We had a real blessing in September with Taki Korianitis and April dropping off son Fotinos at Bible college and then visiting us as they made their rounds to supporting Churches (71). Bill and Margaret Hathaway came the very next weekend, and I gave her the opportunity to speak to our ladies on a Friday night, with Bill speaking on Saturday night and twice on Sunday (72). However, owing to their age, I gave them plenty of rest after their arrival, before their departure, and while they were here, with nice accommodations and comfortable privacy in a good hotel room.
November was swallowed up by another memorable missions trip, this time with George Golden, pictured with Samuel Rai and me near Pokhara, Nepal (77). My history with Samuel Rai goes back to the School of Theology in London, July 2011, when Dr. Peter Masters asked me into his office to introduce me to Samuel Rai and his wife. She took this picture at that time (78). Little did I know the story of a boy in Nepal kidnapped by Maoist revolutionaries, who rose through the ranks to become one of their top commanders, before being wounded in a firefight and going into hiding where he was introduced to the Savior. Pictured here, he has by this time in life traveled to London, been trained for the Gospel ministry by Peter Masters, and is now back in his home country of Nepal trying to start Churches (79). Only it was very difficult in that then formally Hindu country. For years he and his wife labored with tears and prayed. Then God flooded him with fruit. Nine months after meeting him I traveled to Nepal to preach for him at the first Church he established and to teach the women in his women’s vocational training school and the men in his Bible training school for preachers (80). Women’s vocational training school building in the background, with him and wife pictured in the foreground (81). Since then he has preached for me numerous times, and I have preached for him three times, this last time with my longtime friend, George Golden. However, this time to Nepal was different. Not a man prone to self-congratulations, Samuel Rai, is being astonishingly blessed with conversions and Churches by the Lord. We participated in the ordination of 55 men for the Gospel ministry, seasoned men, experienced men, and very fruitful men! There are now approaching 900 Baptist Churches that have spring from the Canaan Baptist Church, his first Church plant! No novices in this group ordained on the last day of the conference (82). What brings this about? God’s blessings. Has to be God since there is no manipulation in this ministry. There is no promotional gimmickry here. P. T. Barnum, who seems to be the model for so many American ministries, is unknown here. How else do you explain one of his Church’s deacons being a retired general in the army that used to hunt him, pictured with me before I preach in the weekly morning worship service (83)? In the conference before the ordination service with some those to be ordained not yet arrived (84). Here am I with our skillful translator, Tek (85), who enabled me to accomplish my assigned task of refuting the Charismatic Movement, which is quite easy to do with an open Bible. Here are the books so prized by the Nepali preachers (86), and the printing plant Samuel Rai has built to produce huge numbers of such books (87). Here is the Christian day school buildings (88) (89) and students (90) (91). These buildings are rented, while this new school building being built costs one millions US dollars (92) and will enable the school to enroll 50% more students. Here are George Golden and me signing ordination certificates the night before the ordination service (93) (94) (95). George Golden is pictured preaching the charge (96). Most of the men are pictured with their ordination certificates, each one already possessing a fruitful personal ministry of souls saved and disciples trained (97). A bit out of sequence, here we are resting after the conference the evening before the ordination service back at the Church (98). Here we all are who preached in the conference (99). Twenty-five years ago a man left a cave he was living in in the Himalaya Mountains, entered a city in Nepal and was brought to Christ. After a quarter century, some 30,000 of the 50,000 who live in caves in the mountains have come to Christ, among them some those ordained in Pokhara in November 2016. It costs $20 per month to train a man for the Gospel ministry in Samuel Rai’s Bible training school. As well, he will need 600 computer notebooks/tablets costing $50 apiece for his Christian day school. If the Lord puts it on your heart to give, you can use this link (https://calvaryroadbaptistchurch.givingfuel.com/giving). Think of it, friend. Almost 900 Baptist Churches! Privileged to train the pastors who minister to the 30,000 of 50,000 mountain cave dwellers converted to Christ over the last quarter century. Then there is the orphanage, the Christian school, and the women’s vocational school, and the printing plant. And I haven’t even begun to write about beyond the borders of Nepal into Tibet, Bhutan, India, and other regions. George and I agreed that no one would believe us when we got back and told people.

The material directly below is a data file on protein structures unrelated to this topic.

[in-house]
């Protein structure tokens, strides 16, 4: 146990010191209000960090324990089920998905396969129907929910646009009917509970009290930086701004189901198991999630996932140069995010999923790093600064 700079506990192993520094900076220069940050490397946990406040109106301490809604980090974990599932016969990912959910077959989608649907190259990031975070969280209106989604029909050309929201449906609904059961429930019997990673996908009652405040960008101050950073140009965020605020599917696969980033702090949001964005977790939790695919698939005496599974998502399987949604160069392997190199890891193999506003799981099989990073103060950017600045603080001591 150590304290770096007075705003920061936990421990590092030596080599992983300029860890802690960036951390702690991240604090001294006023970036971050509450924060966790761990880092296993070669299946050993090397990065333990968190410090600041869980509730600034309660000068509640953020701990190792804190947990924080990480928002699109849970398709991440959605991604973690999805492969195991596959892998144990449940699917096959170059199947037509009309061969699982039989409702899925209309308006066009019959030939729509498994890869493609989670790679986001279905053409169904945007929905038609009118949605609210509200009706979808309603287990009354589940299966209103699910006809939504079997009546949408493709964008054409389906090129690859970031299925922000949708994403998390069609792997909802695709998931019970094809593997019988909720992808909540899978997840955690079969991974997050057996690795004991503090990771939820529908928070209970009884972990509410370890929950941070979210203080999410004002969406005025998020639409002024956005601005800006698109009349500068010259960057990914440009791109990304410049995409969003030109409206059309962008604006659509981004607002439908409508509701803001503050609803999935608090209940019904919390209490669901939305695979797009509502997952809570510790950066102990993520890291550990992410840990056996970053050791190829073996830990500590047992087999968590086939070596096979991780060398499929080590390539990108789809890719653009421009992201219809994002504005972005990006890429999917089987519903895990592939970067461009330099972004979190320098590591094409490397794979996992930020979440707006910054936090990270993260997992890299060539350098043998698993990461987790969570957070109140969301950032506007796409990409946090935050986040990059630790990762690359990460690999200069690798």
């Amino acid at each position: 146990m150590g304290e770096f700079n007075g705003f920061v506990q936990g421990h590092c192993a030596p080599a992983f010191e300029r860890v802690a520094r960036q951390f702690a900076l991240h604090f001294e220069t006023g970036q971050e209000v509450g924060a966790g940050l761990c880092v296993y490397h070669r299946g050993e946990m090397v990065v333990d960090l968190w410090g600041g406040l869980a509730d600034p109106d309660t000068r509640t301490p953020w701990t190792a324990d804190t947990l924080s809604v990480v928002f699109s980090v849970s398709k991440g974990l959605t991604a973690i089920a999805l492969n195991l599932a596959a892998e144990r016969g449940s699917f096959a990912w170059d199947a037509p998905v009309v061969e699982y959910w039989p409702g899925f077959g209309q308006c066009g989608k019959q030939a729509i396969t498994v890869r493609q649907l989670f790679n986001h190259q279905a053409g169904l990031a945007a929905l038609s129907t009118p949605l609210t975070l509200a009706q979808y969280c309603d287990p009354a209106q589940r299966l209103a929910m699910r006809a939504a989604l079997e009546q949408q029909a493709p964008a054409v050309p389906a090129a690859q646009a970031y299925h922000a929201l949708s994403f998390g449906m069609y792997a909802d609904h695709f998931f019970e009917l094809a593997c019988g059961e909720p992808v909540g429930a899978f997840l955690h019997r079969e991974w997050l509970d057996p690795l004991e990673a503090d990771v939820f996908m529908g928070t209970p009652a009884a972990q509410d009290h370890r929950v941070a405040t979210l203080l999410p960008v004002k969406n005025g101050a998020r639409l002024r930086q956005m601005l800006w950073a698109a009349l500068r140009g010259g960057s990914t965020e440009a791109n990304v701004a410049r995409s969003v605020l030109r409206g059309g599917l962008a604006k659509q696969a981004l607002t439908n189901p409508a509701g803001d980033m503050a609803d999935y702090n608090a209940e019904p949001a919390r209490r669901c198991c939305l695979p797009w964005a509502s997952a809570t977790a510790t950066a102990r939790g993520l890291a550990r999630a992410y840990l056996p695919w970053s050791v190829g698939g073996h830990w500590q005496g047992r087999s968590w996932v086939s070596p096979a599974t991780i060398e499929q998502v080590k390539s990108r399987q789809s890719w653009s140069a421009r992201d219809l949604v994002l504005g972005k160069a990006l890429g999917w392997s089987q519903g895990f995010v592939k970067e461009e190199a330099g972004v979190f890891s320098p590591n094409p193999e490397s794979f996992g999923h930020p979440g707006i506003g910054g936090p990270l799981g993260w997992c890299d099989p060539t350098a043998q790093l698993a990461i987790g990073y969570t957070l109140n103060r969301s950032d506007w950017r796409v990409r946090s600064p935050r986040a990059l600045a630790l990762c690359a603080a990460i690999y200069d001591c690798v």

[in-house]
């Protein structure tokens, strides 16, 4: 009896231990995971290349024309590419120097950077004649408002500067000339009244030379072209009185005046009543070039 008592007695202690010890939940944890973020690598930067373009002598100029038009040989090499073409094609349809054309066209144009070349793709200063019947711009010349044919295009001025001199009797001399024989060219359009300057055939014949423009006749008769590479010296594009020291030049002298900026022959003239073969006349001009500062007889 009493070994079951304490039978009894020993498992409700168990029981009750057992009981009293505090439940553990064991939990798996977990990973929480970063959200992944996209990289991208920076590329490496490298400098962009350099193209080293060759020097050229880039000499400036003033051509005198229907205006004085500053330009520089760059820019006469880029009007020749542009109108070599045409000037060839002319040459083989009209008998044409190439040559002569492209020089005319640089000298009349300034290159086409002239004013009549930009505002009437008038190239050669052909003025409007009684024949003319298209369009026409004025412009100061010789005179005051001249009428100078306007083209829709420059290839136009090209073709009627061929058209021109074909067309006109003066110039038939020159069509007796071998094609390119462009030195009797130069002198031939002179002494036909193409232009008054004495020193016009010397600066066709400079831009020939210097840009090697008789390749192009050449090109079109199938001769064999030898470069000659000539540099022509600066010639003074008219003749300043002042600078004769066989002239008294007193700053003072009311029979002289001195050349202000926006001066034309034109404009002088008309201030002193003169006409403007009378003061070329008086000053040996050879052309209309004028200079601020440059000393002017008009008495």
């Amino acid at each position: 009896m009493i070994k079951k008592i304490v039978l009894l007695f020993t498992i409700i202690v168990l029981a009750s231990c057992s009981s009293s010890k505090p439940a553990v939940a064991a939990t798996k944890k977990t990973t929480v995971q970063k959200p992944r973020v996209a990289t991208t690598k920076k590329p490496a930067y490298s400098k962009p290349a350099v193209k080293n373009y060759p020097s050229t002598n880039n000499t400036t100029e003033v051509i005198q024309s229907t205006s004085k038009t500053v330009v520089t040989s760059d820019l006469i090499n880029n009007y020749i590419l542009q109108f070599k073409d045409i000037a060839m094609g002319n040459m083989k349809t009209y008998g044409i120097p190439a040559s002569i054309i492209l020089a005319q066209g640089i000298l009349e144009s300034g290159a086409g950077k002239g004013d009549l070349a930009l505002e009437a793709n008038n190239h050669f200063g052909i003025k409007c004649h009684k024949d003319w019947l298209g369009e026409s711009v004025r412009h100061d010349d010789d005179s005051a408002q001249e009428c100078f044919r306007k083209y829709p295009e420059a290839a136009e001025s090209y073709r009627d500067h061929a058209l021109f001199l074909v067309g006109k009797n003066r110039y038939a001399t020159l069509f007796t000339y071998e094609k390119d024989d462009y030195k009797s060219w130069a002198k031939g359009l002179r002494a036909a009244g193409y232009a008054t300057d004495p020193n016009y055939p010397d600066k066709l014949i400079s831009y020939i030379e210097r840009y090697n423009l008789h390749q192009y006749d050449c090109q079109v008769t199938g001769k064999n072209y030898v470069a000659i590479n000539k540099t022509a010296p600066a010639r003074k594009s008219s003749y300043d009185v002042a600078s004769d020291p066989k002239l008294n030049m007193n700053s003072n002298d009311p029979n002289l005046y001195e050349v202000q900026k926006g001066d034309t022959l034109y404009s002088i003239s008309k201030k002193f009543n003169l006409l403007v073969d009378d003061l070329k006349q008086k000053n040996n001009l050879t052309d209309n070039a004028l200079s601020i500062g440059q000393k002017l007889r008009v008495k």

Sarah went to Panama with Daniel and Mara Arnold and thoroughly enjoyed herself. But she is now home and all is well in the world. She is pictured getting into the car at LAX (100).
Please reach out to me by email to keep me informed and current with your life. I would be honored to pray for you when called upon. You can email me by going to the Contact Dr. Waldrip link on the front page of the church website. I look forward to hearing from you. Merry Christmas and may God bless you, from the Waldrip family.